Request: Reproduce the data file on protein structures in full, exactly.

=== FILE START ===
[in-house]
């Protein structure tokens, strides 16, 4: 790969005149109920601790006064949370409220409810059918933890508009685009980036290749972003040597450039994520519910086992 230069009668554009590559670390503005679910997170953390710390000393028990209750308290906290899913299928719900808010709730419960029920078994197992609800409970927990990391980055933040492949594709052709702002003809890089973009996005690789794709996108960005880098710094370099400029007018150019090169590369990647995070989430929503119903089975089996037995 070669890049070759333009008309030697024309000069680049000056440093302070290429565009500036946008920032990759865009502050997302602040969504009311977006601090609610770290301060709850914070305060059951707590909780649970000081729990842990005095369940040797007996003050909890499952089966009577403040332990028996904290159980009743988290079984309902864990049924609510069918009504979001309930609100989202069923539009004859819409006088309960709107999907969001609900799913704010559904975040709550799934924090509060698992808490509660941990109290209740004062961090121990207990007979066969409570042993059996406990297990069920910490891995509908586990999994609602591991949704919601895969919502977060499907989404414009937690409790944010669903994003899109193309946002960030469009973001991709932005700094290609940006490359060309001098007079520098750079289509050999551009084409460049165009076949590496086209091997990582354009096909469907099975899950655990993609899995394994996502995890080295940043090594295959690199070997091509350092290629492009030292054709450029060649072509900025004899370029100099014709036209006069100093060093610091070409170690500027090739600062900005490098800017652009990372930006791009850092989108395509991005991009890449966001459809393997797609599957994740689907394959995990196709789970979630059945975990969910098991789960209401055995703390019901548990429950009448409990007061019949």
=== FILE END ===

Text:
[in-house]
């Protein structure tokens, strides 16, 4: 790969005149109920601790006064949370409220409810059918933890508009685009980036290749972003040597450039994520519910086992 230069009668554009590559670390503005679910997170953390710390000393028990209750308290906290899913299928719900808010709730419960029920078994197992609800409970927990990391980055933040492949594709052709702002003809890089973009996005690789794709996108960005880098710094370099400029007018150019090169590369990647995070989430929503119903089975089996037995 070669890049070759333009008309030697024309000069680049000056440093302070290429565009500036946008920032990759865009502050997302602040969504009311977006601090609610770290301060709850914070305060059951707590909780649970000081729990842990005095369940040797007996003050909890499952089966009577403040332990028996904290159980009743988290079984309902864990049924609510069918009504979001309930609100989202069923539009004859819409006088309960709107999907969001609900799913704010559904975040709550799934924090509060698992808490509660941990109290209740004062961090121990207990007979066969409570042993059996406990297990069920910490891995509908586990999994609602591991949704919601895969919502977060499907989404414009937690409790944010669903994003899109193309946002960030469009973001991709932005700094290609940006490359060309001098007079520098750079289509050999551009084409460049165009076949590496086209091997990582354009096909469907099975899950655990993609899995394994996502995890080295940043090594295959690199070997091509350092290629492009030292054709450029060649072509900025004899370029100099014709036209006069100093060093610091070409170690500027090739600062900005490098800017652009990372930006791009850092989108395509991005991009890449966001459809393997797609599957994740689907394959995990196709789970979630059945975990969910098991789960209401055995703390019901548990429950009448409990007061019949």